Popular 1950s Aircraft
Boeing 707 – MiG-17 – Druine 31

Today we’re going to have a look around the Gallery of 1950s aircraft. There are a lot of interesting aircraft here but I thought it might be fun to look at three of the most popular of them.

First is the Boeing 707, in this case a rare version called the Boeing 707-138B. The Boeing 707 was the most popular of the second generation of jet airliners that began appearing in the world’s skies towards the end of the 1950s. It was the 707 and its competitors that began to popularize air travel and make it affordable to many more people. They were manufactured between 1956 and 1978 and a total of 865 were built. The 707-138 was a special version manufactured for Qantas and only seven of them were made. One of them ended up in the ownership of John Travolta and flew for many years in this Qantas livery.

This model is not one you can make straight from the box because of the shortened -138 fuselage and the upgraded engine and wings of the -138B version. There is a Workbench Notes about making a full range of Boeing 707 models, including the -138B, and you can find it here.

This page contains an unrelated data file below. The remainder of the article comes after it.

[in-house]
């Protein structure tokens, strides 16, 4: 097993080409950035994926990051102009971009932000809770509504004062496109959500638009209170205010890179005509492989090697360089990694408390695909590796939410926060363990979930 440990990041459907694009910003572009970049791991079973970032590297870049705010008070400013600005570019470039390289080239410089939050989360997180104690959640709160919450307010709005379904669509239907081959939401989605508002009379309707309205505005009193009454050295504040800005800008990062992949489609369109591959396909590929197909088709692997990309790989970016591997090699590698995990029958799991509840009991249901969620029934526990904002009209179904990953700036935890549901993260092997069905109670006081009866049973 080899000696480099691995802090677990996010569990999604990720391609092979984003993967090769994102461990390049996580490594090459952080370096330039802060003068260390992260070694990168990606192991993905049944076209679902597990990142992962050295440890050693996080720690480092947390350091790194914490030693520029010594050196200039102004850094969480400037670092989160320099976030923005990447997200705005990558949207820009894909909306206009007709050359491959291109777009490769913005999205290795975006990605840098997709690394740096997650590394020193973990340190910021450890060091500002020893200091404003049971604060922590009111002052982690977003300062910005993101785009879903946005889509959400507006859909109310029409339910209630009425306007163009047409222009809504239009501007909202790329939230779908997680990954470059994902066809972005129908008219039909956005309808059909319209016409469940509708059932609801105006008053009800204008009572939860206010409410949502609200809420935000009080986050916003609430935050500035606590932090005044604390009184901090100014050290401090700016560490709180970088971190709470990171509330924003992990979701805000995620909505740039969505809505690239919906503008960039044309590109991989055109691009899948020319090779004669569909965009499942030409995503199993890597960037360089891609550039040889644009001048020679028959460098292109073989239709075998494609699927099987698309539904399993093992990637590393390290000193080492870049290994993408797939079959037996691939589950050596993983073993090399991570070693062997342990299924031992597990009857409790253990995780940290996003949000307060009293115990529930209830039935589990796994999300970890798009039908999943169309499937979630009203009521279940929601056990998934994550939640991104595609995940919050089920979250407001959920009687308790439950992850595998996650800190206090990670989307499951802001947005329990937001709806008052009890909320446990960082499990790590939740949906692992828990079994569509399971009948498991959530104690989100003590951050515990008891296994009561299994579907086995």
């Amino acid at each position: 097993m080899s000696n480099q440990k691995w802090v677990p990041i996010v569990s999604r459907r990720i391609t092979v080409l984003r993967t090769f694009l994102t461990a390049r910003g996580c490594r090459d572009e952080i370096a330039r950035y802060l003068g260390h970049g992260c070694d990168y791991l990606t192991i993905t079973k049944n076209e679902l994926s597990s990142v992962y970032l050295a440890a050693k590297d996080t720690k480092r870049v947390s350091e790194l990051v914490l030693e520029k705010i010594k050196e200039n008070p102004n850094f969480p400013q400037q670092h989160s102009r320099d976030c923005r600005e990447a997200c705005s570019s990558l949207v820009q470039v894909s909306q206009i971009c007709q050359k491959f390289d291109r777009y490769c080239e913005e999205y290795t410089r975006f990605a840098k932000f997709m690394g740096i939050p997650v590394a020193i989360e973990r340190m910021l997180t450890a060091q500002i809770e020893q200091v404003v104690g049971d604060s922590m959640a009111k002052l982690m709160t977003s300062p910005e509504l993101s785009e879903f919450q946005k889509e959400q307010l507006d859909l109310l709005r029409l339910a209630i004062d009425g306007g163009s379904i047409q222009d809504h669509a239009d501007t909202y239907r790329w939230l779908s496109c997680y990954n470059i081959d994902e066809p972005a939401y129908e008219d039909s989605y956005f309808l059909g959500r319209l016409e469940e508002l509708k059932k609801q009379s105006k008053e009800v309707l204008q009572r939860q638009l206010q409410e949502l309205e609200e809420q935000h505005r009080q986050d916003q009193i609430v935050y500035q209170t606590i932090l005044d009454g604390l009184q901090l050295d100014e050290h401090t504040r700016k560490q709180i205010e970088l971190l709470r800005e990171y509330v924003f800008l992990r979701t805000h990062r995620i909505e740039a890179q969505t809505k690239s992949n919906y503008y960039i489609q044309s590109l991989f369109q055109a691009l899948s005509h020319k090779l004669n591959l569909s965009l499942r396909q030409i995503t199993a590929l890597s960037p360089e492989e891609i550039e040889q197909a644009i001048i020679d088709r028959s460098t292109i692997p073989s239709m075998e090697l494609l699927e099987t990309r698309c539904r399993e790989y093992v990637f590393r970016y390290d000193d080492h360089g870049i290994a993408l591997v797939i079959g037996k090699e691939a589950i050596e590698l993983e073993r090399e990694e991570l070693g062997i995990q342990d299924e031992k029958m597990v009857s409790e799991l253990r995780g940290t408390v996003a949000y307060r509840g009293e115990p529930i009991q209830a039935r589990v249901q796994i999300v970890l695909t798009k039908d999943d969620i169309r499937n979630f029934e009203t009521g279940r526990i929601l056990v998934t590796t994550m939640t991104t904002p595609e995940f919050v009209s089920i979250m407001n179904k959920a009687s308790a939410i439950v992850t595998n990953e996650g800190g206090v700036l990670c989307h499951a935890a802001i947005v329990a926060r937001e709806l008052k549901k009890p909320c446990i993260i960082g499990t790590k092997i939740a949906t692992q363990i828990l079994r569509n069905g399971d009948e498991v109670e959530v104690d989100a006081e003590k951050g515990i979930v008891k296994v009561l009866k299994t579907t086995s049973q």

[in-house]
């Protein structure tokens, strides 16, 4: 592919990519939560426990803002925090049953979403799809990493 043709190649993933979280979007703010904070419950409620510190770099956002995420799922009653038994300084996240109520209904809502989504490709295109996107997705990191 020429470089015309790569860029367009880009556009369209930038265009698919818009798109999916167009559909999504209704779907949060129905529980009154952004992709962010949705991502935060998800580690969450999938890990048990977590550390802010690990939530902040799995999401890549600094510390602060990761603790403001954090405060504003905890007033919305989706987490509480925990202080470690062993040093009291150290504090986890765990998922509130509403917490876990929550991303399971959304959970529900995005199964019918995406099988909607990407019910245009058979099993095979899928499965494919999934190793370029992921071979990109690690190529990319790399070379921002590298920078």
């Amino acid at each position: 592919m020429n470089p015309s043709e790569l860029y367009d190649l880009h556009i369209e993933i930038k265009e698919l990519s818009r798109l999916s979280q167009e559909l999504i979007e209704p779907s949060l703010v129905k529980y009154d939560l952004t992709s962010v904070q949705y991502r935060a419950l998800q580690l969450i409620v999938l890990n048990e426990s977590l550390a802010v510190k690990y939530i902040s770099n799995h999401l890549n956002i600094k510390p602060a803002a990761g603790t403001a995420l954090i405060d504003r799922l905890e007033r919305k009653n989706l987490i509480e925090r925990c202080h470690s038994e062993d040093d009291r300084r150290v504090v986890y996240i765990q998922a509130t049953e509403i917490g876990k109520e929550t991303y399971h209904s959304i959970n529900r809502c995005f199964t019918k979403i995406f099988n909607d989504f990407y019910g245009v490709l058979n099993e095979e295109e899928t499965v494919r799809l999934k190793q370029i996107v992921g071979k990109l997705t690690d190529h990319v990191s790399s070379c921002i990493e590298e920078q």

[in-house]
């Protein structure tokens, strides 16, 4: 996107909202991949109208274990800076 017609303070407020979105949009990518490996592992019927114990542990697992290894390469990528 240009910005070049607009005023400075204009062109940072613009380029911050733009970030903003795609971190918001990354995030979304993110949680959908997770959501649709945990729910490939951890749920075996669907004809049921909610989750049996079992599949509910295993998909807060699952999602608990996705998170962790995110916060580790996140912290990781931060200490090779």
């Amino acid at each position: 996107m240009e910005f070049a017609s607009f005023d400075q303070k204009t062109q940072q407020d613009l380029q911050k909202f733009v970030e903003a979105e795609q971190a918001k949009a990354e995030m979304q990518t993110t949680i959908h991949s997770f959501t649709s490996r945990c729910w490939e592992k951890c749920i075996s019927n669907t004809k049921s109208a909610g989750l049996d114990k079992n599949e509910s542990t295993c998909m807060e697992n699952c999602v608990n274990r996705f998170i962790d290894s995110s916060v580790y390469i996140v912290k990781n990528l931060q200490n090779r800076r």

The MiG-17 was a development of the slightly earlier MiG-15 fighter that was flown against American Sabre fighters over Korea. It was too late for that war but came to public attention during the Vietnam war where it was used successfully against America fighters and bombers. Over 10,500 were manufactured in Russia, China and Poland and flown by thirty-six different nations. The first one flew in 1952 and a handful around the world are still flying, if not in military service then as civilian ‘warbirds’ that you can see at airshows.

When I made this model in 2011 I used the recently published AZ model 1/72 kit. I thought it was pretty good for a limited run injection model and it went together well, but you need care and patience with these kinds of kits to get the best out of them. I made this model in the markings of the Hungarian Air Force because I’ve been to that country and liked it.

It is impossible to know how many Druine 31s ultra-light aircraft were made because it was designed for home builders so people could make it in their garages if they had the plans, an engine and the necessary woodworking skills. This aircraft was designed in France in 1950 specifically to be built by enthusiasts but strict regulations meant that they could not be made in Australia until much later and this aircraft (VH-ULI) was the first ultra-light to be flown in South Australia in 1963.

The kit for this model was the delightful little Dujin 1/72 resin kit. Dujin kits are an acquired taste and increasingly rare to find these days. Some people say that they are unmakeable but really they are fairly straight forward once you have made a few, understand the processes involved and proceed slowly and carefully, as is always the case with limited run kits like this. I made the decals for this on my computer and printer on decal paper.